Ruth 1 Commentary: Hope for Bethlehem. Anticipation of a king. These two issues are addressed in the book of Ruth. So, let’s start reading Ruth 1:1.
Ruth 1 Commentary: Verses 1 and 2
KJV Ruth 1:1 ¶ Now it came to pass in the days when the judges ruled, that there was a famine in the land. And a certain man of Bethlehemjudah went to sojourn in the country of Moab, he, and his wife, and his two sons. 2 And the name of the man was Elimelech, and the name of his wife Naomi, and the name of his two sons Mahlon and Chilion, Ephrathites of Bethlehemjudah. And they came into the country of Moab, and continued there.
It makes sense that the Lord would have been sending famines in the days of the Judges. Famine is one of the curses stipulated in the Mosaic Covenant for disobedience. And there was plenty of disobedience. So I imagine there was no lack of famines in the land in those days.
Now, we’re almost immediately told of this man from Bethlehem. His name is Elimelech. It means “My God is King.” But we’re led to question that assertion made by his name.
First, he’s from Bethlehem. And if you had just read the book of Judges you’re not predisposed to think highly of this city. Don’t let your mind go forward to prophecies of Messiah coming from Bethlehem or the beautiful Christmas songs that come to our mind when we think of Bethlehem. This city and the folks that come from it up to this point are pretty questionable at best.
Second, Elimelech goes to Moab – the homeland of the big fat king Eglon. Moab – the country that refused to help Israel enter the land promised to them – but rather they hired Balaam to curse Israel. And when Balaam couldn’t curse Israel by God, he advised the Moabite women to seduce the Israelite men and to commit immorality and idolatry. And because Moab was so malicious towards Israel, the Lord forbid any Moabite from ever entering the assembly of the Lord.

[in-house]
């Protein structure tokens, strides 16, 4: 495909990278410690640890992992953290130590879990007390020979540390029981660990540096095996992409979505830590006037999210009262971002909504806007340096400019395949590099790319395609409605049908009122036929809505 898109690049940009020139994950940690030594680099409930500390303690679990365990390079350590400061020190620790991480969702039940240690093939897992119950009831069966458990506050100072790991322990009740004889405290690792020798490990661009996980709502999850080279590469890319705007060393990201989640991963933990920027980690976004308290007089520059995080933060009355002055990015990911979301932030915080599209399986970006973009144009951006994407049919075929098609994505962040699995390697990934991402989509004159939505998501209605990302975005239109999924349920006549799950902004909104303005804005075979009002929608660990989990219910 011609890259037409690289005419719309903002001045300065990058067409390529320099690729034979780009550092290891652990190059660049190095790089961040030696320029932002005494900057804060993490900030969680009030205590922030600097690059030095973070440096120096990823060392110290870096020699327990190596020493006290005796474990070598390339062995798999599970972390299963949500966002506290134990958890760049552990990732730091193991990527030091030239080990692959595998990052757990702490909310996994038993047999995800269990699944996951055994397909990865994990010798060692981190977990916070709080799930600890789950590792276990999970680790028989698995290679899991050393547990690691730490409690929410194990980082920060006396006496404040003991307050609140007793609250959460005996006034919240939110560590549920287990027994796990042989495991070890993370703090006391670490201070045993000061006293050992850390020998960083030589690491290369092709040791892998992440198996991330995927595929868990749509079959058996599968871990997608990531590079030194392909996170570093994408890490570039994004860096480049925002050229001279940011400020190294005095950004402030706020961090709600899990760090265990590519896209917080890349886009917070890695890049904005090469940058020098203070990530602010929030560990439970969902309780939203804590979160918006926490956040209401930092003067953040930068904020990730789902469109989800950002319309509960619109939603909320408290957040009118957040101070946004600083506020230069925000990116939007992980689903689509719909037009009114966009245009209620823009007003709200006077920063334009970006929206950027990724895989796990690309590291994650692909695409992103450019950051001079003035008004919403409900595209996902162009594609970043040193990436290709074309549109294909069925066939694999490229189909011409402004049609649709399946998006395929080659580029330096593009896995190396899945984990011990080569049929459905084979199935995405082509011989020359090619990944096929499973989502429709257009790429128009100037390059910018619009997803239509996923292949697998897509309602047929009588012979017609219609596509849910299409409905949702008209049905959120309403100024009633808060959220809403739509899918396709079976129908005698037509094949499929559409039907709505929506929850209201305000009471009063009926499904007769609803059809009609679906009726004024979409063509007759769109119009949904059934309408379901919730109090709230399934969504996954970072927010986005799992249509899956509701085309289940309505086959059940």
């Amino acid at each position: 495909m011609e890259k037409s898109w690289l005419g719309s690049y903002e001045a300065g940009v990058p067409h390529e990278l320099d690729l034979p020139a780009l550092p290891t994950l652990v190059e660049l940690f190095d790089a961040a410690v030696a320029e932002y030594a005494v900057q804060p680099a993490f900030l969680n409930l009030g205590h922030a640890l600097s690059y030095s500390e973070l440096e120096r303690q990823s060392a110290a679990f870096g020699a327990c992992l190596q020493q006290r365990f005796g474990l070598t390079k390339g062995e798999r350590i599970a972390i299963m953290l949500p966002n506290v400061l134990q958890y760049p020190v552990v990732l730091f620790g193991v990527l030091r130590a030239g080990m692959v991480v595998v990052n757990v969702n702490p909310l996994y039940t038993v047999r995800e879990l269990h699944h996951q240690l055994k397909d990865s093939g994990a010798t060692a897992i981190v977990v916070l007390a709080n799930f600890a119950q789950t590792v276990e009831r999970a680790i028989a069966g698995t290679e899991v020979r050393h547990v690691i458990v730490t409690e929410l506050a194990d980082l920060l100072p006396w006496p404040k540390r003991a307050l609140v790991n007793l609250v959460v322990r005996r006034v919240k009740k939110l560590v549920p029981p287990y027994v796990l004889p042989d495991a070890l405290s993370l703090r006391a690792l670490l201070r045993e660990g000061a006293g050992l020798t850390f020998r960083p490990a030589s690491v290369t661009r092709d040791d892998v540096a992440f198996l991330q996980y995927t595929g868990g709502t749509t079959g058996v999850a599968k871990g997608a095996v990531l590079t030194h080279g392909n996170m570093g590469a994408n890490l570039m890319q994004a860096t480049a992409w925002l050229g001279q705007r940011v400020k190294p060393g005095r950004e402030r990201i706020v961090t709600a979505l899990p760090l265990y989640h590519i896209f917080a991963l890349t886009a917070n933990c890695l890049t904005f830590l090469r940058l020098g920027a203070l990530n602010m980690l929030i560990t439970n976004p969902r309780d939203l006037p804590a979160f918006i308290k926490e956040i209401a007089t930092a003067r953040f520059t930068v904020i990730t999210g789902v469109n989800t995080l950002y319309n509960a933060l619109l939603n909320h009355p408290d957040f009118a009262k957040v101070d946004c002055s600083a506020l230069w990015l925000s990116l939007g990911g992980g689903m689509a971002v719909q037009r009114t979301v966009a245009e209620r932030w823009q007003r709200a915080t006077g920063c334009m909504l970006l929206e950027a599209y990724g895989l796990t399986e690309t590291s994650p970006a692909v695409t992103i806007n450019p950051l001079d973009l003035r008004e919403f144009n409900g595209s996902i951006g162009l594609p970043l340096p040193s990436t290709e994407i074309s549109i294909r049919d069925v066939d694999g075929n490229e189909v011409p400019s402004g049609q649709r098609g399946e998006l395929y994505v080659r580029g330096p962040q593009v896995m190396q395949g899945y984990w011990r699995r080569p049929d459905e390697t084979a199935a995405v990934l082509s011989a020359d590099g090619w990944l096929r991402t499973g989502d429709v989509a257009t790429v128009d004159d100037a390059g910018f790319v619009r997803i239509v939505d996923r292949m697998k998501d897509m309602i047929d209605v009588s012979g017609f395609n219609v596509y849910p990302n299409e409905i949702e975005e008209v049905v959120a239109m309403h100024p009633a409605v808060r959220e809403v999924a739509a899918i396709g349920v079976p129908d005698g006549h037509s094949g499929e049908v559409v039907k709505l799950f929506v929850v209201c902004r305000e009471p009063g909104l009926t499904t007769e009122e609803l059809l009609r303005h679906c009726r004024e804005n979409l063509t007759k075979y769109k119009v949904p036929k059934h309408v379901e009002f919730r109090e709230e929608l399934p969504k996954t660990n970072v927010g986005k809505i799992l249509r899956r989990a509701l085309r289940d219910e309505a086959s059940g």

And this is the land to which Elimelech was taking his family. Not a very wholesome place. Not a place very conducive to godliness. And yet at the same time, I don’t want to be too hard on Elimelech. I mean, we saw in our last lesson in the book of Judges that Israel was becoming like a new Sodom under the Judges.
So, Elimelech weighs the two options – Godless Israel with no food… or Godless Moab with some food. He chose Moab. And because of that, I am still a bit suspicious. Did he do right? Should he have just stayed put in Israel? I think so, but I admit it would have been a hard decision to make.
Ruth 1 Commentary: Verses 3 and 4
And for whatever reason, Elimelech wouldn’t be around very long to ponder the rightness of his decision. Verse 3.